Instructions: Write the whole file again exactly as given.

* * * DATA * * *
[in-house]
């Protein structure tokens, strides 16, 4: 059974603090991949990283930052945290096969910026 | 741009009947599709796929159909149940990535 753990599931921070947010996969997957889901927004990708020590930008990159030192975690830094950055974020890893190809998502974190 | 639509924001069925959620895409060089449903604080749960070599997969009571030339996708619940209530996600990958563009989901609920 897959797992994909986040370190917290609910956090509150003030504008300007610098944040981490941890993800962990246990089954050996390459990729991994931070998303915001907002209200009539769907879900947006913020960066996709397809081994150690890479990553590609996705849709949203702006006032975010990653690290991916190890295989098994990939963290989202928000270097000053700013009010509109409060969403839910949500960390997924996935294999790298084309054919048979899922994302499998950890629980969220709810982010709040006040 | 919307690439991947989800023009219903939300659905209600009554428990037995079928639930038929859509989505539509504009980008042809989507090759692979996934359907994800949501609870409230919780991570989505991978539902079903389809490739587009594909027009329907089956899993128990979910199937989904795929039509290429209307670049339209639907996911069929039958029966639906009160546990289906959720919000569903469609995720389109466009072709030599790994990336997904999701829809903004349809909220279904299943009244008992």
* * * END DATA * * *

[in-house]
């Protein structure tokens, strides 16, 4: 059974603090991949990283930052945290096969910026 | 741009009947599709796929159909149940990535 753990599931921070947010996969997957889901927004990708020590930008990159030192975690830094950055974020890893190809998502974190 | 639509924001069925959620895409060089449903604080749960070599997969009571030339996708619940209530996600990958563009989901609920 897959797992994909986040370190917290609910956090509150003030504008300007610098944040981490941890993800962990246990089954050996390459990729991994931070998303915001907002209200009539769907879900947006913020960066996709397809081994150690890479990553590609996705849709949203702006006032975010990653690290991916190890295989098994990939963290989202928000270097000053700013009010509109409060969403839910949500960390997924996935294999790298084309054919048979899922994302499998950890629980969220709810982010709040006040 | 919307690439991947989800023009219903939300659905209600009554428990037995079928639930038929859509989505539509504009980008042809989507090759692979996934359907994800949501609870409230919780991570989505991978539902079903389809490739587009594909027009329907089956899993128990979910199937989904795929039509290429209307670049339209639907996911069929039958029966639906009160546990289906959720919000569903469609995720389109466009072709030599790994990336997904999701829809903004349809909220279904299943009244008992």